As a human being who's walking around this world with eyes open, too, I know that the system often doesn't work. I know that many cases like this (domestic violence cases, cases involving high-profile, wealthy persons) don't reach trial stage. They can be settled out of court, charges can be dropped (and not because they were invented but because of a host of larger, frightening reasons), and the very idea of the system can be collapsed before one even gets to the part I think of as that proper due process. I know that due process doesn't necessarily lead to justice, either, and that more people want to believe that the victim is lying than to deal with the wages of a culture that excuses and masks violence.

I want an impossibility: I want Semyon Varlamov to be innocent and I want Evgenia Vavinyuk to be telling the truth.


This post was never anything I ever wanted to write, but I also couldn't say nothing, even if no one even noticed the connection: "Hey, you wrote that thing praising that guy who might have assaulted his girlfriend." It's most of what I've been thinking about since Wednesday, and even as it strikes me as egotistical that I am in fact thinking what about my writing? in this context, we are inextricably tied to our work. Better to acknowledge that than not.

I loved writing "First Star." I loved that Predators/Avalanche game I went to. How I feel about that piece of writing now--I don't know. Rereading it doesn't make it more clear. What is clear is this: I don't know how the rest of this story plays out, and I know that it will absolutely matter to me when it does. I also don't know how to compartmentalize--hockey here, humanity there. There are enough talented and skillful people in this world that I don't think it's too much to ask that we be good at what we do and also simply good. Decent.

And if I'm feeling uncomfortable about my own work in the new issue, there's no reason that I should feel that way about the rest of Issue Six. So I'm going to go read that, and enjoy it, and wait.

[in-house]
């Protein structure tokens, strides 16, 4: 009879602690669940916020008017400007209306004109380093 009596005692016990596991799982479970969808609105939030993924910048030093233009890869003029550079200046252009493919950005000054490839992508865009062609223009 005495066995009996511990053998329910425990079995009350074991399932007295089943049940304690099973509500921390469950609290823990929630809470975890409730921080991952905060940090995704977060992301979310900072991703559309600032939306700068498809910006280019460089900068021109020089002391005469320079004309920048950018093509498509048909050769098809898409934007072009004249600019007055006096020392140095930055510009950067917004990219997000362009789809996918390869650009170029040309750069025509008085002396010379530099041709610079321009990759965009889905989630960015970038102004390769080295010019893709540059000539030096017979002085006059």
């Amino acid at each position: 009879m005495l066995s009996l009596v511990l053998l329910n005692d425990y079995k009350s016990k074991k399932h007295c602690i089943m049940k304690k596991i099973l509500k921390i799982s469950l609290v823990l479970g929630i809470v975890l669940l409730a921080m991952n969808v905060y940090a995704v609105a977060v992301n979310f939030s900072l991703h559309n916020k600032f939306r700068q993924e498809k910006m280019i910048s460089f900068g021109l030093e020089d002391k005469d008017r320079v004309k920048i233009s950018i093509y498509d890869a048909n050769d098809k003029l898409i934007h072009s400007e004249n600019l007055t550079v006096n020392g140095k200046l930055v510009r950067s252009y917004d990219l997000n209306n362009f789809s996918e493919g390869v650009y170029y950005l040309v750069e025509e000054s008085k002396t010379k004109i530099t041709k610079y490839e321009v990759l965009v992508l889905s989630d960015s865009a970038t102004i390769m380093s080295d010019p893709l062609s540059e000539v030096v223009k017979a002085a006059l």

01 November 2013

another not-NaNoWriMo post

It's the six a.m. hour, and I've decided that the short piece I drafted at the beginning of the week is finished. So before I had a second cup of tea, I submitted it to two places, and it doesn't feel as unwise as maybe it should. (Of course, I trust my decision-making at this time of the morning far better than I trust it at two in the afternoon.)

At the same time, all over the world, NaNo'ers are leaping into beginnings, including my friend and colleague Jill. She came to dinner last night with notebook in hand, and it made me so happy to see that. Last night, at midnight (when I'd been soundly asleep for two hours), a local writing group had a NaNoWriMo kickoff write-in. I envy them. I envy their fresh starts sorely. I have never done NaNo, not in any way that is "correct," though I have made attempts of varying kinds to keep in the spirit. There is a buzz in the air about it, and anything that spurs one forward in any writerly way is a marvelous thing.

This, I suppose, is another of those keeping-in-the-spirit posts, though the last thing I can/should do this month is start anything new. My goal is more now in line with my 2010 November: do something that I need to do as a writer every day. Sure, that means sending out work, but more importantly, it means finishing.